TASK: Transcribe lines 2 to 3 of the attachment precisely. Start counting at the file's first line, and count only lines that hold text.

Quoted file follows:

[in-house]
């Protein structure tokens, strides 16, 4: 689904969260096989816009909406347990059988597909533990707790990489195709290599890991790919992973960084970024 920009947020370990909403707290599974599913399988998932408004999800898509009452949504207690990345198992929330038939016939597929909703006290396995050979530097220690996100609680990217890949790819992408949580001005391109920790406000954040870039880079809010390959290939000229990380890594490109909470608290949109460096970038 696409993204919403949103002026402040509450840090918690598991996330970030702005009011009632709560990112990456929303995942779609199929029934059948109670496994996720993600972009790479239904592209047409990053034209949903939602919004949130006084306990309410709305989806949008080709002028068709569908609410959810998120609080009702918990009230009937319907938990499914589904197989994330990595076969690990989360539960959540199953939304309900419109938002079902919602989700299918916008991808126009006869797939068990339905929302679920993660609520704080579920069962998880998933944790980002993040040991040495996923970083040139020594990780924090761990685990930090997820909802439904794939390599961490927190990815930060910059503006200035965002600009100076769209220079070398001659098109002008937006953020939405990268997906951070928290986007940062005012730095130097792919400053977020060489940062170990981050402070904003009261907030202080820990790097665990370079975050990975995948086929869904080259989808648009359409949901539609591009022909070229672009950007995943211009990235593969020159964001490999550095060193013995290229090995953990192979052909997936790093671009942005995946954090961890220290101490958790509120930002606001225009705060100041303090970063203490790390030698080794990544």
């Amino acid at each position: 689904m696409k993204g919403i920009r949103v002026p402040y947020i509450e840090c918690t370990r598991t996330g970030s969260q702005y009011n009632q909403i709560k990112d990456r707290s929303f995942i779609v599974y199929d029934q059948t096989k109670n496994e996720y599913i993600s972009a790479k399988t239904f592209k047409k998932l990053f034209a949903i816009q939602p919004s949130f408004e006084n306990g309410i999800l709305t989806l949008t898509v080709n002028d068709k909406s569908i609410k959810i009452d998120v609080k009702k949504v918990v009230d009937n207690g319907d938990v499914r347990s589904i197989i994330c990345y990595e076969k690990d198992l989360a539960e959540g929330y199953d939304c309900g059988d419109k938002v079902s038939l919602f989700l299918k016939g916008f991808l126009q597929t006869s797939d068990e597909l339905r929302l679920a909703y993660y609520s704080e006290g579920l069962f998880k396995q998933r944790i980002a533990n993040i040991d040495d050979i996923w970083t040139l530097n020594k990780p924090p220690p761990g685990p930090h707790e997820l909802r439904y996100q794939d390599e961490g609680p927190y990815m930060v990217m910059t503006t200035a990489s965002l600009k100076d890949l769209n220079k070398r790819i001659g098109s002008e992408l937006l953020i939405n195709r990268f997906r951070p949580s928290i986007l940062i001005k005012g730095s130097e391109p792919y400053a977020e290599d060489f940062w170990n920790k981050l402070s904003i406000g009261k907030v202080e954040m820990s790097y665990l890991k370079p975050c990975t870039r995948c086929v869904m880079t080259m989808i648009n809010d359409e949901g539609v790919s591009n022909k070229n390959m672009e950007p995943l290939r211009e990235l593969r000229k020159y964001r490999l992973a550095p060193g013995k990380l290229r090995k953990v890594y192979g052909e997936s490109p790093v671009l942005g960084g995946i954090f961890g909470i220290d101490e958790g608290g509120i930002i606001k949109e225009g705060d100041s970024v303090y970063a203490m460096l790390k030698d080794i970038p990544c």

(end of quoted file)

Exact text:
């Protein structure tokens, strides 16, 4: 689904969260096989816009909406347990059988597909533990707790990489195709290599890991790919992973960084970024 920009947020370990909403707290599974599913399988998932408004999800898509009452949504207690990345198992929330038939016939597929909703006290396995050979530097220690996100609680990217890949790819992408949580001005391109920790406000954040870039880079809010390959290939000229990380890594490109909470608290949109460096970038 696409993204919403949103002026402040509450840090918690598991996330970030702005009011009632709560990112990456929303995942779609199929029934059948109670496994996720993600972009790479239904592209047409990053034209949903939602919004949130006084306990309410709305989806949008080709002028068709569908609410959810998120609080009702918990009230009937319907938990499914589904197989994330990595076969690990989360539960959540199953939304309900419109938002079902919602989700299918916008991808126009006869797939068990339905929302679920993660609520704080579920069962998880998933944790980002993040040991040495996923970083040139020594990780924090761990685990930090997820909802439904794939390599961490927190990815930060910059503006200035965002600009100076769209220079070398001659098109002008937006953020939405990268997906951070928290986007940062005012730095130097792919400053977020060489940062170990981050402070904003009261907030202080820990790097665990370079975050990975995948086929869904080259989808648009359409949901539609591009022909070229672009950007995943211009990235593969020159964001490999550095060193013995290229090995953990192979052909997936790093671009942005995946954090961890220290101490958790509120930002606001225009705060100041303090970063203490790390030698080794990544």
């Amino acid at each position: 689904m696409k993204g919403i920009r949103v002026p402040y947020i509450e840090c918690t370990r598991t996330g970030s969260q702005y009011n009632q909403i709560k990112d990456r707290s929303f995942i779609v599974y199929d029934q059948t096989k109670n496994e996720y599913i993600s972009a790479k399988t239904f592209k047409k998932l990053f034209a949903i816009q939602p919004s949130f408004e006084n306990g309410i999800l709305t989806l949008t898509v080709n002028d068709k909406s569908i609410k959810i009452d998120v609080k009702k949504v918990v009230d009937n207690g319907d938990v499914r347990s589904i197989i994330c990345y990595e076969k690990d198992l989360a539960e959540g929330y199953d939304c309900g059988d419109k938002v079902s038939l919602f989700l299918k016939g916008f991808l126009q597929t006869s797939d068990e597909l339905r929302l679920a909703y993660y609520s704080e006290g579920l069962f998880k396995q998933r944790i980002a533990n993040i040991d040495d050979i996923w970083t040139l530097n020594k990780p924090p220690p761990g685990p930090h707790e997820l909802r439904y996100q794939d390599e961490g609680p927190y990815m930060v990217m910059t503006t200035a990489s965002l600009k100076d890949l769209n220079k070398r790819i001659g098109s002008e992408l937006l953020i939405n195709r990268f997906r951070p949580s928290i986007l940062i001005k005012g730095s130097e391109p792919y400053a977020e290599d060489f940062w170990n920790k981050l402070s904003i406000g009261k907030v202080e954040m820990s790097y665990l890991k370079p975050c990975t870039r995948c086929v869904m880079t080259m989808i648009n809010d359409e949901g539609v790919s591009n022909k070229n390959m672009e950007p995943l290939r211009e990235l593969r000229k020159y964001r490999l992973a550095p060193g013995k990380l290229r090995k953990v890594y192979g052909e997936s490109p790093v671009l942005g960084g995946i954090f961890g909470i220290d101490e958790g608290g509120i930002i606001k949109e225009g705060d100041s970024v303090y970063a203490m460096l790390k030698d080794i970038p990544c």